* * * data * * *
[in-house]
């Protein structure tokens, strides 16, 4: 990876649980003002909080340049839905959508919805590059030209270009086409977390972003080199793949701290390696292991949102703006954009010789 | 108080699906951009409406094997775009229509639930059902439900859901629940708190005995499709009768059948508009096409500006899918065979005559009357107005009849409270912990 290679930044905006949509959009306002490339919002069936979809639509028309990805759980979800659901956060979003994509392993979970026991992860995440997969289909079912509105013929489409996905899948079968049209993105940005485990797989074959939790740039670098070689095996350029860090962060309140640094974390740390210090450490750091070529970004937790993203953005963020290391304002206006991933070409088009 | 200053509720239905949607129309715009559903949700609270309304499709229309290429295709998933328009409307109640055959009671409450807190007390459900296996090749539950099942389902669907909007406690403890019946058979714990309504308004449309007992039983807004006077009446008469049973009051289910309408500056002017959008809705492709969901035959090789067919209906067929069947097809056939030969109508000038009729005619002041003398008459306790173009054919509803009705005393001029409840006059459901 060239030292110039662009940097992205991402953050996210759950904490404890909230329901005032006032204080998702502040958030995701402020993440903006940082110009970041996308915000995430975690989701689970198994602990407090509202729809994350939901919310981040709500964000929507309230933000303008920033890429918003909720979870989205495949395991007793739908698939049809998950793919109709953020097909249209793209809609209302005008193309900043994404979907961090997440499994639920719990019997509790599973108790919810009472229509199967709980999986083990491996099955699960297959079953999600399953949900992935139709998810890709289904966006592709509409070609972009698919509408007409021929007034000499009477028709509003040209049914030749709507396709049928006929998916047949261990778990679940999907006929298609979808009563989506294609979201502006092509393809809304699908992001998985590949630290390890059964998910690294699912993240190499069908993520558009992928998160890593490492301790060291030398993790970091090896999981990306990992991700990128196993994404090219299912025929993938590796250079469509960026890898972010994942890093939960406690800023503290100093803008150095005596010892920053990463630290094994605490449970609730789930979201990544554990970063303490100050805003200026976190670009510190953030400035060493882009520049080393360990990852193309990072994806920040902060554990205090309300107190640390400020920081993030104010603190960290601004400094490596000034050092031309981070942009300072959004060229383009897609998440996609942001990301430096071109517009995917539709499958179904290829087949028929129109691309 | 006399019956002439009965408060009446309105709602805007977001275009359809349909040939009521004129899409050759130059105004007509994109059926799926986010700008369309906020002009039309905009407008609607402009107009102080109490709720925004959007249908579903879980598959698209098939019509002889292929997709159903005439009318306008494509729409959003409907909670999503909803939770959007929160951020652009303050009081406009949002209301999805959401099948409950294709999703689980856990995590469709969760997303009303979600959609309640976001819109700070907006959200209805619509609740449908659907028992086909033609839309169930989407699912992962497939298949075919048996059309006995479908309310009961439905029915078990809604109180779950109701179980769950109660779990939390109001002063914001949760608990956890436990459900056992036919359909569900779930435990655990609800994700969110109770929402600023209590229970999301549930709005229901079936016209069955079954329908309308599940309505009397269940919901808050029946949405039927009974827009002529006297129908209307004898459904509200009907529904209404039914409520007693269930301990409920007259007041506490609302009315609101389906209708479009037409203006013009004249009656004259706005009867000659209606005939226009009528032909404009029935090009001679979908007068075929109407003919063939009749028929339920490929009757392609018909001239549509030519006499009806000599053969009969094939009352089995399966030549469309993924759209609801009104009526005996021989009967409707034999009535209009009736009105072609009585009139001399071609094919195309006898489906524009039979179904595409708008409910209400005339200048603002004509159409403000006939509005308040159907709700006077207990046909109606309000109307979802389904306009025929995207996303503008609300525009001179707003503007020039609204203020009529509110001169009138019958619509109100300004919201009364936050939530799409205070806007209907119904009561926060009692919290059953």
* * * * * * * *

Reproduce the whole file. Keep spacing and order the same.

[in-house]
């Protein structure tokens, strides 16, 4: 990876649980003002909080340049839905959508919805590059030209270009086409977390972003080199793949701290390696292991949102703006954009010789 | 108080699906951009409406094997775009229509639930059902439900859901629940708190005995499709009768059948508009096409500006899918065979005559009357107005009849409270912990 290679930044905006949509959009306002490339919002069936979809639509028309990805759980979800659901956060979003994509392993979970026991992860995440997969289909079912509105013929489409996905899948079968049209993105940005485990797989074959939790740039670098070689095996350029860090962060309140640094974390740390210090450490750091070529970004937790993203953005963020290391304002206006991933070409088009 | 200053509720239905949607129309715009559903949700609270309304499709229309290429295709998933328009409307109640055959009671409450807190007390459900296996090749539950099942389902669907909007406690403890019946058979714990309504308004449309007992039983807004006077009446008469049973009051289910309408500056002017959008809705492709969901035959090789067919209906067929069947097809056939030969109508000038009729005619002041003398008459306790173009054919509803009705005393001029409840006059459901 060239030292110039662009940097992205991402953050996210759950904490404890909230329901005032006032204080998702502040958030995701402020993440903006940082110009970041996308915000995430975690989701689970198994602990407090509202729809994350939901919310981040709500964000929507309230933000303008920033890429918003909720979870989205495949395991007793739908698939049809998950793919109709953020097909249209793209809609209302005008193309900043994404979907961090997440499994639920719990019997509790599973108790919810009472229509199967709980999986083990491996099955699960297959079953999600399953949900992935139709998810890709289904966006592709509409070609972009698919509408007409021929007034000499009477028709509003040209049914030749709507396709049928006929998916047949261990778990679940999907006929298609979808009563989506294609979201502006092509393809809304699908992001998985590949630290390890059964998910690294699912993240190499069908993520558009992928998160890593490492301790060291030398993790970091090896999981990306990992991700990128196993994404090219299912025929993938590796250079469509960026890898972010994942890093939960406690800023503290100093803008150095005596010892920053990463630290094994605490449970609730789930979201990544554990970063303490100050805003200026976190670009510190953030400035060493882009520049080393360990990852193309990072994806920040902060554990205090309300107190640390400020920081993030104010603190960290601004400094490596000034050092031309981070942009300072959004060229383009897609998440996609942001990301430096071109517009995917539709499958179904290829087949028929129109691309 | 006399019956002439009965408060009446309105709602805007977001275009359809349909040939009521004129899409050759130059105004007509994109059926799926986010700008369309906020002009039309905009407008609607402009107009102080109490709720925004959007249908579903879980598959698209098939019509002889292929997709159903005439009318306008494509729409959003409907909670999503909803939770959007929160951020652009303050009081406009949002209301999805959401099948409950294709999703689980856990995590469709969760997303009303979600959609309640976001819109700070907006959200209805619509609740449908659907028992086909033609839309169930989407699912992962497939298949075919048996059309006995479908309310009961439905029915078990809604109180779950109701179980769950109660779990939390109001002063914001949760608990956890436990459900056992036919359909569900779930435990655990609800994700969110109770929402600023209590229970999301549930709005229901079936016209069955079954329908309308599940309505009397269940919901808050029946949405039927009974827009002529006297129908209307004898459904509200009907529904209404039914409520007693269930301990409920007259007041506490609302009315609101389906209708479009037409203006013009004249009656004259706005009867000659209606005939226009009528032909404009029935090009001679979908007068075929109407003919063939009749028929339920490929009757392609018909001239549509030519006499009806000599053969009969094939009352089995399966030549469309993924759209609801009104009526005996021989009967409707034999009535209009009736009105072609009585009139001399071609094919195309006898489906524009039979179904595409708008409910209400005339200048603002004509159409403000006939509005308040159907709700006077207990046909109606309000109307979802389904306009025929995207996303503008609300525009001179707003503007020039609204203020009529509110001169009138019958619509109100300004919201009364936050939530799409205070806007209907119904009561926060009692919290059953």